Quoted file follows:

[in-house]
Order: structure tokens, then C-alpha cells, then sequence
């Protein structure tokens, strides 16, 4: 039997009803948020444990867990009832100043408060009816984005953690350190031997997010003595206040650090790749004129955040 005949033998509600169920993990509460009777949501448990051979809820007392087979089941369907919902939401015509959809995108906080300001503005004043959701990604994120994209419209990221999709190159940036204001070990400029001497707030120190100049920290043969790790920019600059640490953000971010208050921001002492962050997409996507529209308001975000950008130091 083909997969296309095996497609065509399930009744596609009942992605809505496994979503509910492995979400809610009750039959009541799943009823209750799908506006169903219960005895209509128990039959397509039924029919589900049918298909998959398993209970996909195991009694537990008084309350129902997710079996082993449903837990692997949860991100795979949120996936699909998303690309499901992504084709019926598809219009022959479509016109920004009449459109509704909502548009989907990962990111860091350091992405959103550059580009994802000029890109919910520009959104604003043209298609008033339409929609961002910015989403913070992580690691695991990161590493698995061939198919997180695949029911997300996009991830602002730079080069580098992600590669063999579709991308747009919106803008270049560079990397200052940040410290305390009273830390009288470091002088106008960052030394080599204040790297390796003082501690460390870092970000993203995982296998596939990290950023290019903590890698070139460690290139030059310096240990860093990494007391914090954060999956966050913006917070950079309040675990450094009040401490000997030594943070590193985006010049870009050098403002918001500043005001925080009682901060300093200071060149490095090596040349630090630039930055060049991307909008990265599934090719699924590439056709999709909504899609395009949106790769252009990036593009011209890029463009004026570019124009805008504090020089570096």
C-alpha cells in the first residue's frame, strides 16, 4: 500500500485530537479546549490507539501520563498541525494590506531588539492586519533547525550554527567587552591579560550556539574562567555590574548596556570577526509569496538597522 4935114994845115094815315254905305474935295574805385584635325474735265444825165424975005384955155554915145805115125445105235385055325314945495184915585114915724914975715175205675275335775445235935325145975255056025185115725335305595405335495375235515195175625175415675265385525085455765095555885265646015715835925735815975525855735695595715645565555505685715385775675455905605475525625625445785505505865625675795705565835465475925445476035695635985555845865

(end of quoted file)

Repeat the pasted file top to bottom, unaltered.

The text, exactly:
[in-house]
Order: structure tokens, then C-alpha cells, then sequence
């Protein structure tokens, strides 16, 4: 039997009803948020444990867990009832100043408060009816984005953690350190031997997010003595206040650090790749004129955040 005949033998509600169920993990509460009777949501448990051979809820007392087979089941369907919902939401015509959809995108906080300001503005004043959701990604994120994209419209990221999709190159940036204001070990400029001497707030120190100049920290043969790790920019600059640490953000971010208050921001002492962050997409996507529209308001975000950008130091 083909997969296309095996497609065509399930009744596609009942992605809505496994979503509910492995979400809610009750039959009541799943009823209750799908506006169903219960005895209509128990039959397509039924029919589900049918298909998959398993209970996909195991009694537990008084309350129902997710079996082993449903837990692997949860991100795979949120996936699909998303690309499901992504084709019926598809219009022959479509016109920004009449459109509704909502548009989907990962990111860091350091992405959103550059580009994802000029890109919910520009959104604003043209298609008033339409929609961002910015989403913070992580690691695991990161590493698995061939198919997180695949029911997300996009991830602002730079080069580098992600590669063999579709991308747009919106803008270049560079990397200052940040410290305390009273830390009288470091002088106008960052030394080599204040790297390796003082501690460390870092970000993203995982296998596939990290950023290019903590890698070139460690290139030059310096240990860093990494007391914090954060999956966050913006917070950079309040675990450094009040401490000997030594943070590193985006010049870009050098403002918001500043005001925080009682901060300093200071060149490095090596040349630090630039930055060049991307909008990265599934090719699924590439056709999709909504899609395009949106790769252009990036593009011209890029463009004026570019124009805008504090020089570096």
C-alpha cells in the first residue's frame, strides 16, 4: 500500500485530537479546549490507539501520563498541525494590506531588539492586519533547525550554527567587552591579560550556539574562567555590574548596556570577526509569496538597522 4935114994845115094815315254905305474935295574805385584635325474735265444825165424975005384955155554915145805115125445105235385055325314945495184915585114915724914975715175205675275335775445235935325145975255056025185115725335305595405335495375235515195175625175415675265385525085455765095555885265646015715835925735815975525855735695595715645565555505685715385775675455905605475525625625445785505505865625675795705565835465475925445476035695635985555845865